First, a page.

“Rocketman” Movie Review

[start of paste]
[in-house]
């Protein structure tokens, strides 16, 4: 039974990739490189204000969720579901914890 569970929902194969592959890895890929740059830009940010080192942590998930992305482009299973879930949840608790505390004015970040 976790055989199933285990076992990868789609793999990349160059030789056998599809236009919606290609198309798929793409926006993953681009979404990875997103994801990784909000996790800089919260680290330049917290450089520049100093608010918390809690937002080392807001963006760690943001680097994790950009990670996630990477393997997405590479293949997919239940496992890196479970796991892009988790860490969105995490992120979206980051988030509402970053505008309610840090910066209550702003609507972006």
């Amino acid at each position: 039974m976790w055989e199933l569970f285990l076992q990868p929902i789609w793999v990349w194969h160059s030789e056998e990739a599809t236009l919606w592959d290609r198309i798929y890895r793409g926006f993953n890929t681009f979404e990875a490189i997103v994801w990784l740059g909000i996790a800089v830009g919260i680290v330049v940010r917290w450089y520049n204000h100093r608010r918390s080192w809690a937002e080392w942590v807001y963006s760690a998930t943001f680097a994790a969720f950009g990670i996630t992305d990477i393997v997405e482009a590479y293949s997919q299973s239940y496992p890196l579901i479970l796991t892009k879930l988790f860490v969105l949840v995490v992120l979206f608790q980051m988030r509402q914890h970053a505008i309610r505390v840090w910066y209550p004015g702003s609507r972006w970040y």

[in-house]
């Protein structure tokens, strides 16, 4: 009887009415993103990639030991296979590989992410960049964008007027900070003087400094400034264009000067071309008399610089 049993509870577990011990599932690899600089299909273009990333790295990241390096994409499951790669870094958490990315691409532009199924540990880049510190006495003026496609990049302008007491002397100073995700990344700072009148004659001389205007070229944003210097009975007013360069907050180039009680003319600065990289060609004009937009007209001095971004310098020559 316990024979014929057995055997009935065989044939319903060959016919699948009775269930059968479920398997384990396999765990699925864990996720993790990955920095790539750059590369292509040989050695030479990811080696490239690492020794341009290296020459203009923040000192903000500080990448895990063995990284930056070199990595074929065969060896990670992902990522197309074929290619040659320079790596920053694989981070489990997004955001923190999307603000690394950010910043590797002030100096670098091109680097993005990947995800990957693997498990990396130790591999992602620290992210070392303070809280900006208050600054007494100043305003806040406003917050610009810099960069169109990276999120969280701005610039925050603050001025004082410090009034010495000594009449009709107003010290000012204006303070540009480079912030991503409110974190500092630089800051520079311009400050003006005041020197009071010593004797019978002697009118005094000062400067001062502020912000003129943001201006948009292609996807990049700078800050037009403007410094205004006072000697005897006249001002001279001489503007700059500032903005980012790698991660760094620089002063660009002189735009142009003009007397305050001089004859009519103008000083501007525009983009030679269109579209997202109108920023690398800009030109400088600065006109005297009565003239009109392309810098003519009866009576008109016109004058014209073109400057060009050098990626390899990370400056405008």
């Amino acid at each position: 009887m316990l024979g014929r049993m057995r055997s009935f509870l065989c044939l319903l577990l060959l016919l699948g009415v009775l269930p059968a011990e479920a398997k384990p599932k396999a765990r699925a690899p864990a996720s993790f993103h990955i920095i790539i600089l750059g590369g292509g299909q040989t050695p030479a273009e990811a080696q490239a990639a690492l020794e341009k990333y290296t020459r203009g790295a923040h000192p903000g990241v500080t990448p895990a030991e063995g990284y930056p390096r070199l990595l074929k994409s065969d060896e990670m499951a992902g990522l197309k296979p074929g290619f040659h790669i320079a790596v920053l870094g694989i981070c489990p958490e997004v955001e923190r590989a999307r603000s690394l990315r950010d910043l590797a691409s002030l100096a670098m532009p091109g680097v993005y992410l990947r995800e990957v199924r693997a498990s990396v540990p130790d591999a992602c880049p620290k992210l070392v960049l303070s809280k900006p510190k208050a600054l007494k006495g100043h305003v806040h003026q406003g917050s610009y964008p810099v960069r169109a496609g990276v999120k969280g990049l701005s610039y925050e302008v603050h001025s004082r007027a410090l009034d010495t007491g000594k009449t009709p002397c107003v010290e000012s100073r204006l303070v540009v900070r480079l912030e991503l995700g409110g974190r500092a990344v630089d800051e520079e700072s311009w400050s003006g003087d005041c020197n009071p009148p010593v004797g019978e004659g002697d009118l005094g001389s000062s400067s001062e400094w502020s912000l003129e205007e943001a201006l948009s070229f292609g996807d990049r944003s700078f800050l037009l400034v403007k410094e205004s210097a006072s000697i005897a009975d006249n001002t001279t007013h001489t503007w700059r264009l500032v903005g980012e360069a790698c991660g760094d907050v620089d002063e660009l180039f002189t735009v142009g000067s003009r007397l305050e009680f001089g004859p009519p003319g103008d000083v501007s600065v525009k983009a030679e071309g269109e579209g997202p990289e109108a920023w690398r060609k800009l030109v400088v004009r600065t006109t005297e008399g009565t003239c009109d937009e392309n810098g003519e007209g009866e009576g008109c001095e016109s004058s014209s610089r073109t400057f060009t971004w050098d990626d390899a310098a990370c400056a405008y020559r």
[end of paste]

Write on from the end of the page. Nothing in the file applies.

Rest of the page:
Any movie where the lead actor or actress is actually singing their part is already doing something right in my book. This musical biographical drama premiered out of competition at the 71st Cannes Film Festival to quite a rapturous response from those who attended. It was later released in theaters worldwide by Paramount Pictures on May 31st, 2019, to high anticipation. Made for the relatively small budget of $40 million, it has thus far grossed over $183.3 million at the box office. It’s R-rating should be no trouble for the film to turn a sizable profit in the long run- or to spur potential awards season consideration as well. Directed by Dexter Fletcher, the central figure and his real-life husband and producer David Furnish had been trying to make a feature film out of his life since at least 2001. For the longest time, Tom Hardy was set for the lead role with Focus Features distributing, but clashes over its vision and rating made it languish for years in development hell. Unlike most films in the genre, the director and real-life protagonist insisted on making the film more of a fantasy musical than a straightforward cradle-to-grave biopic. This is also the first film from a major Hollywood studio to explicitly showcase a gay male sex scene, which has caused controversy in countries like Russia and Samoa. Beginning in 1950s England, Taron Egerton stars as Reginald Dwight, an unconfident yet talented piano player. Wanting to break out of his cold familial upbringing, he crosses paths with lyricist Bernie Taupin, played Jamie Bell, who’s looking for a musician to bring his songs to life. Although most other reviewers have done so, I’m not really interested in comparing this movie to last year’s Bohemian Rhapsody. Although Dexter Fletcher was involved in both productions, (And apparently Rami Malek as Freddie almost had a cameo in this movie) they’re completely different in terms of style and personality. And for that reason, I’ve decided to just judge this film on its own terms. I actually didn’t really start loving Elton John and his music until high school and felt like an utter fool. I’ve come to love him both as an artist and a human being, and so I was curious to see how they would tell his story in a manner like this. And it works out near-flawlessly for Rocketman because it perfectly shows what Elton was going through during those years. What’s fascinating is how the structure of a fantasy musical allows the film to be as wild as it is while still being faithful to its central subject. Fletcher isn’t concerned so much with getting every minute detail of his personal life right as he is with capturing the spirit and tone of what he was going through at the time. One has to respect Elton John for allowing the filmmakers and lead actor such an amount of freedom to tell his story to such a wide audience the way they did. Then again, Rocketman‘s unorthodox approach to the genre might not float as well with everyone who sees it. Not to mention, the film really does earn its R-rating because it doesn’t shy away from the drugs, booze, or debauchery of Elton’s rock-and-roll lifestyle. But I definitely respect that Fletcher tried a very different method of telling the singer-songwriter’s life and career. Taron Egerton has been on the rise the last few years, and his performance here is absolutely the best I’ve seen from him so far. His transformation into Elton John is stunning, capturing all of the charisma, energy, and deep insecurities about his own talent. The fact that he also uses his own singing voice and does his own dances adds to the authenticity and may even score him a Best Actor nod in the coming months. Jamie Bell is also pretty remarkable as Bernie Taupin, Elton’s longtime musical partner and lyricist. Although he isn’t given a very deep characterization, the genuine care he shows to Elton is a welcome relief to all of the excess in his life. Richard Madden comes hot off of his excellent turn in the Netflix show Bodyguard as John Reid, the singer’s manager and brief lover. Portraying him with more layers and nuance than Bohemian Rhapsody‘s portrayal, he shows him off like a savvy and pragmatic businessman who puts the well-being of the singer second or even third. The supporting cast is rounded out by a number of impressive performers, some of whom standout more than others. These include Tate Donovan as a nightclub owner who gives Elton one of his first public performances, Bryce Dallas Howard as his unaffectionate mother, Stephen Graham and Charlie Rowe as music producers hesitant to publish the singer’s songs, Sharon D. Clarke as an empathetic Alcoholics Anonymous counselor, and Kit Connor as a young Elton John. Connor easily leaves the best impression of the bunch, as many of the supporting characters aren’t fully developed or interesting. And when it comes to the technical aspects, Rocketman is as dazzling and exciting as the central real-life figure. Cinematographer George Richmond, who’s worked 4 times with Fletcher in the past, uses an incredibly fluid and steady camera throughout the film. There are a number of long tracking shots, often through different time periods or in a fantastical sequence. It moves fast, but not too much for things to be incomprehensible for audiences. Various colors feel heightened in various sequences, such as blue and silver, adding to the dreamlike quality of the film. Chris Dickens’ editing job is also worth mentioning, as it blends different scenes together with near-effortless success. One particularly impressive bit is when the singer engages in a big orgy and multiple images layer on top of one another. It also blends the more fantastical elements in with reality rather seamlessly, and although it can be easy to spot which is which, it adds to the picture. This method is often used to create unique transitions from scene to scene, such as Elton falling into his pool with the intent to drown straight to a bedazzling concert. While there is an instrumental score composed by Matthew Margeson, it’s mostly forgettable. Instead, the film uses various songs by Elton and Taupin for various moments during his life, with the characters often breaking out into full-blown song and dance. Some sequences are highly choreographed or conceptual, others are more isolated and emotional. All of them are slightly different renditions of the singer’s catalogue, all of which use Taron Egerton’s singing voice. And the best part is that they are all appropriately chosen for the moment in the film and perfectly fit. My personal favorite is for “Crocodile Rock,” which adds a heavenly choir and a truly memorable sequence relatively early on. A close second would be the very last song “I’m Still Standing,” a great way to cap off a really unpredictable story. Rocketman has buckets of personality and catchy music anchored by an amazing central performance. By putting music and fantasy into a blender, Dexter Fletcher is able to add something new to a genre that’s becoming increasingly staid. Taron Egerton is definitely Oscar-worthy as Elton John and it’s gonna be a long, long time before another music biopic with this much energy touches down.